FIG. 1 is a schematic illustration of a protected electric circuit having a system of circuit breakers in accordance with an exemplary embodiment;
 FIG. 2 is a schematic illustration of a circuit breaker trip unit in accordance with an exemplary embodiment;
 FIG. 3 is an illustration of an exemplary circuit breaker trip curve;
 FIG. 4 is an illustration of an exemplary circuit breaker trip curve in an zone selective interlock mode of operation;
 FIG. 5 is a schematic illustration of an circuit breaker trip curve adjustment diagram; and,
 FIG. 6 is a flow chart illustration of the operation of a downstream circuit breaker and an upstream circuit breaker in accordance with an exemplary embodiment.
 FIG. 1 illustrates a system of circuit breakers 20 connected to a protected electrical circuit serving loads 22 within a facility 28. An electrical power source 24, such as a utility electrical grid for example, is connected to a circuit breaker 26. Circuit breaker 26 is typically located at a service entrance for the facility 28. In a large facility, such as in the exemplary embodiment, the circuit breaker 26 is an air circuit breaker ("ACB") having the capability and capacity for connecting to three electrical phases from the power source 24 and distributing the power to different sub-circuits within the facility. The electrical loads 22 may be any type of load, including but not limited to lighting systems, process motors, data centers, heating and ventilation systems and the like.
 Downstream from ACB 26, the protected circuit branches into multiple sub-circuits 30, 32, 34. These sub-circuits may include additional electrical distribution and control equipment such as transformers 36, 38 that adapt the electrical characteristics of the supplied electrical power to have the characteristics needed by the respective loads. The transformer 38 may step-down the voltage to 120V for use by a lighting circuit for example. Each of the sub-circuits 30, 32, 34 may be further sub-divided into even more refined low tier sub-circuits 40. The sub-circuits may include further electrical control devices, including but not limited to fuses and contactors for example. It should be appreciated the number of sub-circuits and tiers of sub-circuits may be numerous and that the illustration of FIG. 1 is intended to be exemplary and not limiting.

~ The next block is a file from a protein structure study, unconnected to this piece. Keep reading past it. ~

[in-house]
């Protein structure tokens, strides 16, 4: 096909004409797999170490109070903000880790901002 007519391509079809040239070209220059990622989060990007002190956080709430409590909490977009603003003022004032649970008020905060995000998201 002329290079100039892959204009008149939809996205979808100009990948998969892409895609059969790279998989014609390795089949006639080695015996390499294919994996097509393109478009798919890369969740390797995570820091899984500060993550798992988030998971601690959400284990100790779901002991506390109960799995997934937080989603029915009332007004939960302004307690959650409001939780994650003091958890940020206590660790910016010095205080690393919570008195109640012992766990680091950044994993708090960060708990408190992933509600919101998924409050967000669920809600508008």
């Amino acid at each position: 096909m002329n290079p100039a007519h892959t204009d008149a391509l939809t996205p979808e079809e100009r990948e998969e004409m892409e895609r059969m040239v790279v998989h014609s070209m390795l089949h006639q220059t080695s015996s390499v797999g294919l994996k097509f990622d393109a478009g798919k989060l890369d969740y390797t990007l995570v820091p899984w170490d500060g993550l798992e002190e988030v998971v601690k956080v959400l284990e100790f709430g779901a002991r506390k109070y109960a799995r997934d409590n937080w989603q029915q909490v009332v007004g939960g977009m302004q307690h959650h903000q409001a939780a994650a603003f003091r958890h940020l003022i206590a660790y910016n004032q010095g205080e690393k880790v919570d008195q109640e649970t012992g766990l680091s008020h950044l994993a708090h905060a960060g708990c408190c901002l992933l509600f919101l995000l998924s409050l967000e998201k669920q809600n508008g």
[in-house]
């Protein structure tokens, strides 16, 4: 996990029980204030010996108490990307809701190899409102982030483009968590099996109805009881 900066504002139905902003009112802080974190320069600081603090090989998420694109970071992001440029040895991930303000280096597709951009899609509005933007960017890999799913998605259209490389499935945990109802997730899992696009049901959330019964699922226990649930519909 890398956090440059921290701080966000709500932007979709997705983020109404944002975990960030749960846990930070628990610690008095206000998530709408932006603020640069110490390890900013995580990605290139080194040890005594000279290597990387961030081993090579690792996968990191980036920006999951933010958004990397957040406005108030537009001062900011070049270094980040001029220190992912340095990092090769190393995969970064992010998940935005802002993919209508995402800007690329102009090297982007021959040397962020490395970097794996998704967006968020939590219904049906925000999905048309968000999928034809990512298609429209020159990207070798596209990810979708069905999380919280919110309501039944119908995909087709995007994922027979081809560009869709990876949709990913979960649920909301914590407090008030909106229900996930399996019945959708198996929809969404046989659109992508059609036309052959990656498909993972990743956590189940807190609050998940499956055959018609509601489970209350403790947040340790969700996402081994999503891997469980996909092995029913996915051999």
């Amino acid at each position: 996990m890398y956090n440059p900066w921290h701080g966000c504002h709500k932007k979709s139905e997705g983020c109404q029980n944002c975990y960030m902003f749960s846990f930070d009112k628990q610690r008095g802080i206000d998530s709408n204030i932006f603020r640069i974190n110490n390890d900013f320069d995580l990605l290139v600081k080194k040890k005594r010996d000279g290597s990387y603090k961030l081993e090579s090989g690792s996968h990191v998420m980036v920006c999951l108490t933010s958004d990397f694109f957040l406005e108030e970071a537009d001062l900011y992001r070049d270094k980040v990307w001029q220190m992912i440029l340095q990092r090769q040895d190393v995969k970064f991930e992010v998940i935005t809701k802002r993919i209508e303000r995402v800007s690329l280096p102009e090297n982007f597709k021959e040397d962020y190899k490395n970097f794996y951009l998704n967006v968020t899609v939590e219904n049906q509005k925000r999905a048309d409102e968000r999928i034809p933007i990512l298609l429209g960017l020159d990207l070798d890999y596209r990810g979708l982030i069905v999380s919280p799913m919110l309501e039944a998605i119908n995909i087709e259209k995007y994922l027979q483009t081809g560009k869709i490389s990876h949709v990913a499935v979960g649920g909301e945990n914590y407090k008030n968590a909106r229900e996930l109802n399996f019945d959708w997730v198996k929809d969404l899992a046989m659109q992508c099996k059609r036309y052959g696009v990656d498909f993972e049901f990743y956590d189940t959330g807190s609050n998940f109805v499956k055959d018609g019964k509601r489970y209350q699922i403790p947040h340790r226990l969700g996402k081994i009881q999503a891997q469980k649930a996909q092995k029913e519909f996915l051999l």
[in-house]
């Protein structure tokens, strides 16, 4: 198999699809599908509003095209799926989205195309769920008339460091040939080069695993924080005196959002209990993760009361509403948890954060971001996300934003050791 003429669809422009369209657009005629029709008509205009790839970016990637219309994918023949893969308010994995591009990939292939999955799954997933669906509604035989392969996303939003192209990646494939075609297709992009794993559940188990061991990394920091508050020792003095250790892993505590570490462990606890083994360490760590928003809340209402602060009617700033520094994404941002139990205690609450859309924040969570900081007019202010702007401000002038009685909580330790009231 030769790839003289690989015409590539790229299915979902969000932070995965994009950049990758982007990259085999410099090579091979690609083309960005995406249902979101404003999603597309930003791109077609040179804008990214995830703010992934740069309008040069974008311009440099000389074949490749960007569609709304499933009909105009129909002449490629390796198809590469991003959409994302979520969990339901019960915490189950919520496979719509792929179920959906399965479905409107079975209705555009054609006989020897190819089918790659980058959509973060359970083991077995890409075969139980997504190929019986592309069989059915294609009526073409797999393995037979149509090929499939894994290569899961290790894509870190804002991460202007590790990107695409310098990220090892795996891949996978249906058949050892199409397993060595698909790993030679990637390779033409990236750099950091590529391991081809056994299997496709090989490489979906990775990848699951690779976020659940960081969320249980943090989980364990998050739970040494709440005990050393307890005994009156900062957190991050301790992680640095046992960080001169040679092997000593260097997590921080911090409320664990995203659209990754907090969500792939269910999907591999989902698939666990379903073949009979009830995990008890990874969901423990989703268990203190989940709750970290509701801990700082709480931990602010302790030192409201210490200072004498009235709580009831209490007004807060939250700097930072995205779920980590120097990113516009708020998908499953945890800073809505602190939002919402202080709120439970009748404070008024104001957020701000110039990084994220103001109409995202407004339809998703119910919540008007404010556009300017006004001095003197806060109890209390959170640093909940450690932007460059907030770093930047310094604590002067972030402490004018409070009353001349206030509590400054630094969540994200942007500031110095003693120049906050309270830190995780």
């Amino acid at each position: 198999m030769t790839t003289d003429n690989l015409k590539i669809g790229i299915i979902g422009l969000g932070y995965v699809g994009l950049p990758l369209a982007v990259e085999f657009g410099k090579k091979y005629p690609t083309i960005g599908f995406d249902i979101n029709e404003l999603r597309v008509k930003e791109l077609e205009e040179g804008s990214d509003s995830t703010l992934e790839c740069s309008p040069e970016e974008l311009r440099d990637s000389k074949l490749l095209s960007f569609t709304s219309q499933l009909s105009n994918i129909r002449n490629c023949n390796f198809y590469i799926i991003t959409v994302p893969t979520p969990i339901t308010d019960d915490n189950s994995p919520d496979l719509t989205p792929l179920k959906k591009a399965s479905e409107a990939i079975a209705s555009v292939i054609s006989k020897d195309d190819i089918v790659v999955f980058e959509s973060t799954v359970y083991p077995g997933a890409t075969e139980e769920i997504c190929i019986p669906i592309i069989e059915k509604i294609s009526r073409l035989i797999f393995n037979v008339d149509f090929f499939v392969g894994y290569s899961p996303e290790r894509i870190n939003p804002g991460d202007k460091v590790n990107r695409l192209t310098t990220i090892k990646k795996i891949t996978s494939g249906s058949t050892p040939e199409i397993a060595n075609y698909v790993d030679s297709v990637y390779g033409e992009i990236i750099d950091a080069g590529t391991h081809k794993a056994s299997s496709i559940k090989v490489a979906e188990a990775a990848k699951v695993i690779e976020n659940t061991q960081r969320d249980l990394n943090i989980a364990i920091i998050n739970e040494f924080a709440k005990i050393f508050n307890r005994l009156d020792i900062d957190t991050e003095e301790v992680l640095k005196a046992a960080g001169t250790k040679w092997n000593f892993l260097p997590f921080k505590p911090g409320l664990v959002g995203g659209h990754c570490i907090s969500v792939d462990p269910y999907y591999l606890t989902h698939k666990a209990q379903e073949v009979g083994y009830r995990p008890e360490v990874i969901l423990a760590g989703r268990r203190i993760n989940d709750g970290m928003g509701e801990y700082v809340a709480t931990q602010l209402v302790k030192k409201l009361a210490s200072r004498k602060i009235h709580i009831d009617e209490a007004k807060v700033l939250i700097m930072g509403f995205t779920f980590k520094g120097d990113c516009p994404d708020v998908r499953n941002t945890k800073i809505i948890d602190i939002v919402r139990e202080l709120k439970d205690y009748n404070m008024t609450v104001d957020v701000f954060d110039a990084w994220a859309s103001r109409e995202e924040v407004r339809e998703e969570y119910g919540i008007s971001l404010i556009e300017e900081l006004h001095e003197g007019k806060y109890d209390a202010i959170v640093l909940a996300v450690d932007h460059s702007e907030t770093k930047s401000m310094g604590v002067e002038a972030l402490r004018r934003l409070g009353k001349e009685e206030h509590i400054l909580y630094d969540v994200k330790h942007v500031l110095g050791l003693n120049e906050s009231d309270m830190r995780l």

Each tier of sub-circuits generally initiates with a circuit breaker, such as circuit breaker 42 or circuit breaker 44 for example. Each circuit breaker 44 is electrically connected to receive electrical power from the ACB 26. In the exemplary embodiment, these lower tier circuit breakers 42, 44 are molded case circuit breakers ("MCCB"). Each MCCB may be either single phase or multiphase depending on the requirements of the downstream load 22 connected the MCCB. It should be appreciated that while the terms ACB and MCCB are used herein with reference to exemplary embodiments, the claimed invention is not so limited. For purposes of clarity, the terms ACB and MCCB are used herein, however, such circuit breakers are interchangeable and such interchanablility is within the scope of the claimed invention.
 The ACB 26 includes a user interface 46 that may include a display and an input device, such as a keyboard. The display may be an LED (light-emitting diode) display, an LCD (liquid-crystal diode) display, a CRT (cathode ray tube) display, or the like. The user interface 46 allows the operator to observe the operating conditions and state of the ACB 26, such as the voltage and current received from the power source 24 for example, or the position of the contacts for example. The user interface 46 further allows the operator to change various operating parameters of the ACB 26. As will be discussed in more detail below, the user interface 46 allows the operator to adjust a user defined trip curve, define pick up thresholds, identify that zone selective operation is desired and what type of protection shall be interlocked, and delay timing to provide coordination and a zone selective interlock with the circuit breakers 42, 44 in the lower tier circuits.